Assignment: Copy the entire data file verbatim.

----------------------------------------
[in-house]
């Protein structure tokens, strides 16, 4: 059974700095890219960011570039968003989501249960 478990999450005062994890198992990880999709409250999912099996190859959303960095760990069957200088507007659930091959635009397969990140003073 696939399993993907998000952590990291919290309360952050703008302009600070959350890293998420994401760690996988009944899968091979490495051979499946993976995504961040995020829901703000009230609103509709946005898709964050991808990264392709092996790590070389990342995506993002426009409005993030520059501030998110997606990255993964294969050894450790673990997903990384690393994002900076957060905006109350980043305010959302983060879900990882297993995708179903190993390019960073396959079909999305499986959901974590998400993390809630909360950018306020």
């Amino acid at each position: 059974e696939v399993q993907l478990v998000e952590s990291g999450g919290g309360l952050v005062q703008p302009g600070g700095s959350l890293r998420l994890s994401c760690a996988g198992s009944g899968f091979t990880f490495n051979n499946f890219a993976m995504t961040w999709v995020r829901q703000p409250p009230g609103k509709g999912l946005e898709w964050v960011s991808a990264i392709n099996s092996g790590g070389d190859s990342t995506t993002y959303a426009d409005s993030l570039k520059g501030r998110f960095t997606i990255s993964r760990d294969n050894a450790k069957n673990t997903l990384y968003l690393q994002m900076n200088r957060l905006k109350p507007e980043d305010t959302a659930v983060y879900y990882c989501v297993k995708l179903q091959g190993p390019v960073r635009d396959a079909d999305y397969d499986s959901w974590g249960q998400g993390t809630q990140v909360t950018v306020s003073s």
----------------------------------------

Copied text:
[in-house]
């Protein structure tokens, strides 16, 4: 059974700095890219960011570039968003989501249960 478990999450005062994890198992990880999709409250999912099996190859959303960095760990069957200088507007659930091959635009397969990140003073 696939399993993907998000952590990291919290309360952050703008302009600070959350890293998420994401760690996988009944899968091979490495051979499946993976995504961040995020829901703000009230609103509709946005898709964050991808990264392709092996790590070389990342995506993002426009409005993030520059501030998110997606990255993964294969050894450790673990997903990384690393994002900076957060905006109350980043305010959302983060879900990882297993995708179903190993390019960073396959079909999305499986959901974590998400993390809630909360950018306020």
């Amino acid at each position: 059974e696939v399993q993907l478990v998000e952590s990291g999450g919290g309360l952050v005062q703008p302009g600070g700095s959350l890293r998420l994890s994401c760690a996988g198992s009944g899968f091979t990880f490495n051979n499946f890219a993976m995504t961040w999709v995020r829901q703000p409250p009230g609103k509709g999912l946005e898709w964050v960011s991808a990264i392709n099996s092996g790590g070389d190859s990342t995506t993002y959303a426009d409005s993030l570039k520059g501030r998110f960095t997606i990255s993964r760990d294969n050894a450790k069957n673990t997903l990384y968003l690393q994002m900076n200088r957060l905006k109350p507007e980043d305010t959302a659930v983060y879900y990882c989501v297993k995708l179903q091959g190993p390019v960073r635009d396959a079909d999305y397969d499986s959901w974590g249960q998400g993390t809630q990140v909360t950018v306020s003073s």